Boost your intimacy with a weekly “check-in”
Communication is a make-or-break factor in any relationship, in the truest possible sense of that phrase: a lack of communication can breed resentments and hurtful secrets that ultimately cause the relationship to end explosively, while good communication habits between partners can make you feel closer and more connected than ever.
However, just because communication is healthy doesn’t mean it’s easy. Human beings are fallible, and vulnerable, and many times we would rather dodge a problem than face it head-on. That’s why structuring a regular “check-in” into your relationship can be so transformative.
What is a check-in, exactly? As defined by writers and thinkers such as Taryn from the Ace in the Hole blog, a check-in is a conversation you have with your partner every week (or every other week, or every month, or whatever works best for you) that is structured around the same specific questions every time. As you go through each question together and discuss your answers, you’ll establish a sort of “state of the union” of your relationship, celebrating its strengths and drawing attention to the areas where it could use a tune-up.
Your check-in should definitely include some questions that allow you to focus on the positive aspects of your relationship, because this conversation should not feel like an accusation or an inquisition. Queries like “What have I done lately that made you feel loved and appreciated?” or “What’s your favorite thing we’ve done together lately?” can be lovely icebreakers toward the beginning of your check-in, and can help you remind one another that you’re on the same team.
However, a balanced check-in will also involve some questions that invite you to reflect on potential shortcomings of your relationship, such as “Have I done anything lately that made you feel sad, angry, annoyed, or unloved?” or “What can I do to love and support you better in the near future?” As you’re answering these questions, keep in mind that an adversarial attitude in relationships is usually unhelpful. As sex writer JoEllen Notte notes in her book The Monster Under the Bed, couples who tend to take a “you versus me” approach could be better served by looking at it more like “us versus the problem.”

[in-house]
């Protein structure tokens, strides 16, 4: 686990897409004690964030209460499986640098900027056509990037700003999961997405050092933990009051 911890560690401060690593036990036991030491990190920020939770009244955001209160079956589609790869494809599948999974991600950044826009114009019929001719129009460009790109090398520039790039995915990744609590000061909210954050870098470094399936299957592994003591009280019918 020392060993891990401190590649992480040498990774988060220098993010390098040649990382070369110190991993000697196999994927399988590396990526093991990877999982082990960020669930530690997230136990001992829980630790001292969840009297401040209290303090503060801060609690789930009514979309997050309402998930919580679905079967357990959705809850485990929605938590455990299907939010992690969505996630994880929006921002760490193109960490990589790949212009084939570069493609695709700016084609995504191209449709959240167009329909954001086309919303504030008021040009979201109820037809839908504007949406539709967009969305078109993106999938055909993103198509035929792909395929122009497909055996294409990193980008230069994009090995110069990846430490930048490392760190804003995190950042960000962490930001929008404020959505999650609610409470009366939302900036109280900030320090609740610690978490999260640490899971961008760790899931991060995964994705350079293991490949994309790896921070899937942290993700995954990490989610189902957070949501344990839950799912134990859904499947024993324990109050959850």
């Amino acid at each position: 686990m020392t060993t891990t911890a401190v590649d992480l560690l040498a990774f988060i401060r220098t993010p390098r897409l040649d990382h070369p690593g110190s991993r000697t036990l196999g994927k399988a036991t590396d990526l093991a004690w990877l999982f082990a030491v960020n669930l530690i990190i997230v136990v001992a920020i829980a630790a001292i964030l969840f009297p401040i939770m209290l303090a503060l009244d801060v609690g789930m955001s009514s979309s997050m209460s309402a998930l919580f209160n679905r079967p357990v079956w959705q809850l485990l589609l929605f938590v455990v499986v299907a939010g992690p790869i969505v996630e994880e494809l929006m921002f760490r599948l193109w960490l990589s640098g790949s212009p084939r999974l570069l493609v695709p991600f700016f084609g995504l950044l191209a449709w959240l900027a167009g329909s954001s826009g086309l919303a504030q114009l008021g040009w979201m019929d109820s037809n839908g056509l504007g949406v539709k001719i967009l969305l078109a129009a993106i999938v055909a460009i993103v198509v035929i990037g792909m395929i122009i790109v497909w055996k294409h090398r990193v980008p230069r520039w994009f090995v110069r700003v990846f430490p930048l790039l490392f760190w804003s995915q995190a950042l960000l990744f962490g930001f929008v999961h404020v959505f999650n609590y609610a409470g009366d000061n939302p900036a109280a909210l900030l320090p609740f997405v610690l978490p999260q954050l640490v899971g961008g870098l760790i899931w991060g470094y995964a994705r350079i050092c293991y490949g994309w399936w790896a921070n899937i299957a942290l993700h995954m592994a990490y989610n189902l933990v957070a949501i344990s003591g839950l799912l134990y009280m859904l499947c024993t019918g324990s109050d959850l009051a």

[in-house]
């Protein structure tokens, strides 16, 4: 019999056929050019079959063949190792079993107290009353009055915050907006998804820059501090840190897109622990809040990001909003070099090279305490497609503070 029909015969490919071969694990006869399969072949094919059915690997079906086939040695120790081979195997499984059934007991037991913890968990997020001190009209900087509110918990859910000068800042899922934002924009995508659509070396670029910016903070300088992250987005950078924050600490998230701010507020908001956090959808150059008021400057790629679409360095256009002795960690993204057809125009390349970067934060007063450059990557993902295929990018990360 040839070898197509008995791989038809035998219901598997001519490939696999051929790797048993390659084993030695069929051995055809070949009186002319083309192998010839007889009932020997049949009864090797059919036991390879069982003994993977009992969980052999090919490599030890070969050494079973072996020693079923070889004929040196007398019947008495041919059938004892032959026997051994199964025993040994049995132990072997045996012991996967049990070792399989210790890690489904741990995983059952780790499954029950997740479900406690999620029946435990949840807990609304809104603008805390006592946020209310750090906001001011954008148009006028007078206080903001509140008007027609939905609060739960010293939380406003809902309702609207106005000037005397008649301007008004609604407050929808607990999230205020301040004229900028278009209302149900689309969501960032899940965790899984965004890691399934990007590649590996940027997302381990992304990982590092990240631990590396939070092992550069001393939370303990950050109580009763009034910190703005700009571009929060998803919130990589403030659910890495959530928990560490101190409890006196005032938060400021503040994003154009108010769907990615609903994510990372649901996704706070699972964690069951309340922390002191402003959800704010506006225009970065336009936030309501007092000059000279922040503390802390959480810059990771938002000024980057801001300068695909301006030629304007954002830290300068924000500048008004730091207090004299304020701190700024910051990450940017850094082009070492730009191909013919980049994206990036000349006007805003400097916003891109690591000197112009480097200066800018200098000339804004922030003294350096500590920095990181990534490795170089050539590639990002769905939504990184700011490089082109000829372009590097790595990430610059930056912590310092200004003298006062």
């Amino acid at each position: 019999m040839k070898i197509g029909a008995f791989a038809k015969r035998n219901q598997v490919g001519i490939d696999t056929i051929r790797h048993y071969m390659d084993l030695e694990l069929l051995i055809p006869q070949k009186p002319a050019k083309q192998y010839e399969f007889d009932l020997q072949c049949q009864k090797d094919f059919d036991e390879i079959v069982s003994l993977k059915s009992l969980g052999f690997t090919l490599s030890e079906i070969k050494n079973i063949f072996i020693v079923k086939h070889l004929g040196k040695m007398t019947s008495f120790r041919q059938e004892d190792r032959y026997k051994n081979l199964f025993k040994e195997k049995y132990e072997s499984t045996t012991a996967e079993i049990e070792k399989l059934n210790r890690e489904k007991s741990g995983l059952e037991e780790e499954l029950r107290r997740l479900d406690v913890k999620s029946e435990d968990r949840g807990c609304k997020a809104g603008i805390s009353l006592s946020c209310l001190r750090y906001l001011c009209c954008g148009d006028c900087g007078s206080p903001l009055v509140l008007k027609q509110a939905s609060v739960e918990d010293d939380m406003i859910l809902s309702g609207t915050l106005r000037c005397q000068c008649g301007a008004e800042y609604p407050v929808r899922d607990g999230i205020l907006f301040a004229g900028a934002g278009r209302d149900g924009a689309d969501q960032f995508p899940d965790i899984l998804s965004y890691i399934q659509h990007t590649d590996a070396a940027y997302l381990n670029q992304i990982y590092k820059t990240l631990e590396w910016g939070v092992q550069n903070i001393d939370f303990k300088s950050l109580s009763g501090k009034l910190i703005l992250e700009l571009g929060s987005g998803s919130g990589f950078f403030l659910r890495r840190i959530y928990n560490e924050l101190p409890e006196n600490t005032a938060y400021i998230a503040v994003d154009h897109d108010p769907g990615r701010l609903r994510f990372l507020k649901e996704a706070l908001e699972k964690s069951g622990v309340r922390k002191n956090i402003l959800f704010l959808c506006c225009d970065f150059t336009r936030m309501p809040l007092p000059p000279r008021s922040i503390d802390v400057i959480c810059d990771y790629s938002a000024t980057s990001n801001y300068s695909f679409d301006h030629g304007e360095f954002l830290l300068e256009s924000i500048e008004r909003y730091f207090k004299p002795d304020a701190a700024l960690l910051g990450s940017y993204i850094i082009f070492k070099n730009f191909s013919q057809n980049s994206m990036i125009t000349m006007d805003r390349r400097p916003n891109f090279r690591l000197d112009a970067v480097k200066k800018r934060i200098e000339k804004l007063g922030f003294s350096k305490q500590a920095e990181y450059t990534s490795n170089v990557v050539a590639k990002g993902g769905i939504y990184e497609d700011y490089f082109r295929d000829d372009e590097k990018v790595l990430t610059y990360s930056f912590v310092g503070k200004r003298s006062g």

It can be nice to end your check-in on a positive, optimistic note, such as by asking “What’s something you’re looking forward to doing together soon?” Serious conversations about your relationship can be just as emotionally rigorous as, say, a heavy sadomasochistic scene involving whips and chains – so it’s a good idea to build in time for “aftercare,” however you prefer to do that. Maybe you could cap off each check-in by cuddling on the couch and watching an episode of your favorite show together, or lying in bed listening to a funny podcast while spooning. Anything that enables you to unwind while feeling connected to your partner will likely be helpful.
Have you ever had any kind of scheduled check-in conversation with a partner? How did it go?